Facebook has announced it is suspending Cambridge Analytica, a data firm with ties to President Donald Trump's campaign, over concerns about violations of the social media site's policies.
On Friday, Facebook's vice president and deputy general counsel, Paul Grewal, said in a detailed statementthat a University of Cambridge psychology professor, Aleksandr Kogan, had passed Facebook user data he gained through an app on to third-parties, including Cambridge Analytica -- a breach of the social media site's policies on protecting people's information.
Grewal said in the statement that after the discovery of this violation in 2015, Facebook "demanded certifications from Kogan and all parties he had given data to that the information had been destroyed."
Despite telling the company that the data was destroyed, the Facebook statement said it recently received reports that indicated otherwise and was suspending Cambridge Analytica, its parent company Strategic Communication Laboratories, Kogan and another person he shared the information with, Christopher Wylie of Eunoia Technologies Inc.
"We are committed to vigorously enforcing our policies to protect people's information," Grewal's statement reads. "We will take whatever steps are required to see that this happens. We will take legal action if necessary to hold them responsible and accountable for any unlawful behavior."
Facebook's move to suspend Cambridge Analytica came just hours before The New York Times and the British newspaper The Observer both released reports that raised questions about the handling of Facebook data by the company and its associates.
In a statement, a spokesperson for Cambridge Analytica denied that the organization is in violation of Facebook's terms and said it is in communication with Facebook following the news it had been suspended from the platform.
The spokesperson said that in 2014, Cambridge Analytica contracted with Kogan's company Global Science Research (GSR) "to undertake a large scale research project in the United States," obtaining data and seeking "the informed consent of each respondent."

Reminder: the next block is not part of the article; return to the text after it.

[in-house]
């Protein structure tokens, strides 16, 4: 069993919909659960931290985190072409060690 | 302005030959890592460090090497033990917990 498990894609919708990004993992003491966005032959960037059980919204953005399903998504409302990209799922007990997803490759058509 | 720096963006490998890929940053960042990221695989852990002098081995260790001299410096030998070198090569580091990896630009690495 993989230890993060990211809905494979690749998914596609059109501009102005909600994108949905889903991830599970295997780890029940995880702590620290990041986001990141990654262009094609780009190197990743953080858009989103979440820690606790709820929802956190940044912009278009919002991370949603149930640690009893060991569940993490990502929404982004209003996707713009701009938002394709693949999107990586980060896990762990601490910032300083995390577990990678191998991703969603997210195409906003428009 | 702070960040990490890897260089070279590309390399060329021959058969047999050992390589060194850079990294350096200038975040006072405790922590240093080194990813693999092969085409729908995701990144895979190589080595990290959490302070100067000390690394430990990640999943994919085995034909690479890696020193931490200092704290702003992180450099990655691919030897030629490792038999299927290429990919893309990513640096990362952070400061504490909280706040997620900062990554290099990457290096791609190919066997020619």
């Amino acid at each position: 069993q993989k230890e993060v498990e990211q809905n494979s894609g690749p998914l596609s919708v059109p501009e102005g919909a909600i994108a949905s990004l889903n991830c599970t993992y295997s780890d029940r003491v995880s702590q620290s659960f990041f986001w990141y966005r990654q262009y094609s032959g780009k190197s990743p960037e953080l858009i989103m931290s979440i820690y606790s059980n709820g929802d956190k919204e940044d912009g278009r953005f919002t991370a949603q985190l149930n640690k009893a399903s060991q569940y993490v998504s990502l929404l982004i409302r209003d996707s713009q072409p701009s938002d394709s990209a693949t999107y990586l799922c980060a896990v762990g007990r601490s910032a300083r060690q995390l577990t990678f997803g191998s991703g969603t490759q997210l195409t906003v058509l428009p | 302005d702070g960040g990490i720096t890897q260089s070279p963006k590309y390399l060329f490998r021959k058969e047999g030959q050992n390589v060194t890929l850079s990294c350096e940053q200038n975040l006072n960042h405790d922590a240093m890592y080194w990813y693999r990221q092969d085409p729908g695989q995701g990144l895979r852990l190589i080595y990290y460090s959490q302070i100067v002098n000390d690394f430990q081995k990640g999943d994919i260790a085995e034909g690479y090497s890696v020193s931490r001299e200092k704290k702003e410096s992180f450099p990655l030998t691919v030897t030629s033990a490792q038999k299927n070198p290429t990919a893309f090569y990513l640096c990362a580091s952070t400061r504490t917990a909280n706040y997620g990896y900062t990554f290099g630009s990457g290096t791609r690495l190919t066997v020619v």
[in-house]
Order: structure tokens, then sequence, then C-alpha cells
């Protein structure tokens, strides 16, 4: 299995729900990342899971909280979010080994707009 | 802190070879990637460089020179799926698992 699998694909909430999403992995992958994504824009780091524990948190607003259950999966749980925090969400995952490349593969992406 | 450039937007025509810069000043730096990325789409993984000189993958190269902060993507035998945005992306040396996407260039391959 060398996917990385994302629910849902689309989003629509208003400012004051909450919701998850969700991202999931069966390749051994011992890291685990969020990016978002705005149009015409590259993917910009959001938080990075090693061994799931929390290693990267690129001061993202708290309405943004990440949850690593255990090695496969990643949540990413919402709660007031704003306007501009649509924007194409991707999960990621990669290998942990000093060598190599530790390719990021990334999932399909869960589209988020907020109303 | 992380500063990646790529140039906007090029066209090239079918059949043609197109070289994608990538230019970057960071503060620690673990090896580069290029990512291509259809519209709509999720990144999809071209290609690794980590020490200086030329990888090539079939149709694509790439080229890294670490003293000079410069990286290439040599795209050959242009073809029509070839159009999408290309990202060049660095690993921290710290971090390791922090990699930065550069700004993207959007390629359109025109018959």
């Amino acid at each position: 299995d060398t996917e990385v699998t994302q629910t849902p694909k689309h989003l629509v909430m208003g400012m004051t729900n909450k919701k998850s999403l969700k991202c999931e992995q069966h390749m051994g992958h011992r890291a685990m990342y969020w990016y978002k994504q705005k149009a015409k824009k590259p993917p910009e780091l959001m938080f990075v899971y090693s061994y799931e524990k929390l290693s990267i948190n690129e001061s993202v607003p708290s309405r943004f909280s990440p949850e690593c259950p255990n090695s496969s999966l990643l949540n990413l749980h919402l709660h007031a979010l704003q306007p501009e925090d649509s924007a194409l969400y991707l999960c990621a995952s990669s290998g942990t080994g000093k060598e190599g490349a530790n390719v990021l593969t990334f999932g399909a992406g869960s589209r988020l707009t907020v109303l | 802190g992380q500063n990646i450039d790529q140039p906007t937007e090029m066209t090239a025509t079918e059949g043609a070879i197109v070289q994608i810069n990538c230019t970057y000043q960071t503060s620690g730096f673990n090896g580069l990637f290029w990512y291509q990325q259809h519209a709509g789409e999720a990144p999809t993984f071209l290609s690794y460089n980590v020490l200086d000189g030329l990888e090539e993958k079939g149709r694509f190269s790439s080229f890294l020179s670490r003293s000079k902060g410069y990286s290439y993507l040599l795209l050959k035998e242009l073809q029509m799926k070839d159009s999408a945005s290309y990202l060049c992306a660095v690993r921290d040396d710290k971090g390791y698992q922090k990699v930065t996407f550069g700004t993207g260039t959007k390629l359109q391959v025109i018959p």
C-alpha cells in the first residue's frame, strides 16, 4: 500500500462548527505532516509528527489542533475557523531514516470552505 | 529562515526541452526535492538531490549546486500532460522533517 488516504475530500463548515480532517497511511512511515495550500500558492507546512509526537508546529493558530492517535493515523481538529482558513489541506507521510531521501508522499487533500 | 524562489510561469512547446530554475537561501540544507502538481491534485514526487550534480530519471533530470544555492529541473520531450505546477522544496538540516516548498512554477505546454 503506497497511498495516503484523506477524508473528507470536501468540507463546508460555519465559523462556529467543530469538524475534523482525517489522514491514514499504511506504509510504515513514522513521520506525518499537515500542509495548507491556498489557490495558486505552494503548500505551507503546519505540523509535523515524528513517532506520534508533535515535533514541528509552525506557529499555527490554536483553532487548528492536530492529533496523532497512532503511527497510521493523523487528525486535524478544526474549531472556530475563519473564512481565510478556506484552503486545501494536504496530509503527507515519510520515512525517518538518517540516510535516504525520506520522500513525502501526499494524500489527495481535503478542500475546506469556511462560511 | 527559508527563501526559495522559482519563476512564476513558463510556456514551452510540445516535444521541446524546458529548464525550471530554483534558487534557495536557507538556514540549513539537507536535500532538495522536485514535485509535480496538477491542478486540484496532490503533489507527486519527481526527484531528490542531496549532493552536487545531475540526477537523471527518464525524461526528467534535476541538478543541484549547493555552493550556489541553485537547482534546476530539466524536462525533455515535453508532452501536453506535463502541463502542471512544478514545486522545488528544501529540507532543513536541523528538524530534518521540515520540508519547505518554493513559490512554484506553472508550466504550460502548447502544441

"When it subsequently became clear that the data had not been obtained by GSR in line with Facebook's terms of service, Cambridge Analytica deleted all data received from GSR," the spokesperson added.
"We worked with Facebook over this period to ensure that they were satisfied that we had not knowingly breached any of Facebook's terms of service and also provided a signed statement to confirm that all Facebook data and their derivatives had been deleted.
No data from GSR was used by Cambridge Analytica as part of the services it provided to the Donald Trump 2016 presidential campaign."
Sen. Mark Warner called the suspension "more evidence that the online political advertising market is essentially the Wild West."
Warner, a Virginia Democrat, serves as vice chair of the Senate Intelligence Committee. In his statement, he added: "Whether it's allowing Russians to purchase political ads, or extensive micro-targeting based on ill-gotten user data, it's clear that, left unregulated, this market will continue to be prone to deception and lacking in transparency."
Cambridge University acknowledged they knew of Kogan's company, Global Science Research (GSR), but said they do not believe "he used University data or facilities for his work with GSR, and therefore that there is no reason to believe the University's data and facilities were used as the basis for GSR's subsequent work with any other party."
"It is important to make clear that, despite its name, Cambridge Analytica has no connection or association with the University whatsoever."
Cambridge Analytica was hired in summer 2016 as part of the Trump campaign's three-pronged data operation.
Former White House chief strategist Steve Bannon served as vice president and secretary of Cambridge Analytica until he stepped down to run the Trump campaign in August 2016.
William A. Burck, an attorney for Bannon, said in a statement on Bannon's behalf: "The first Mr. Bannon heard of these reports was from media inquiries in the past few days. He has nothing to say because he knows nothing about the claims being asserted and would direct questions to Mr. Nix, who ran Cambridge Analytica the entire time Mr. Bannon was associated with it.
CNN previously reported in October 2017 that the firm had contacted WikiLeaks founder Julian Assange in 2016 regarding thousands of Hillary Clinton's emails kept on a private server while she was secretary of state, according to four sources familiar with the outreach.
Cambridge Analytica CEO Aleander Nixsent an email that said he had reached out to Assange in attempt to access emails from Clinton's private server in hopes to create a searchable database of the emails for the campaign or a pro-Trump political action committee, according to two sources.
CNN reported that no one from the Trump campaign was copied on the email, the sources said. Nix sent the email in the summer of 2016, two sources said, but it is not clear whether he sent it before or after Cambridge Analytica was brought onto the campaign.
CNN's Kara Scannell, Dana Bash and Marshall Cohen contributed to this report.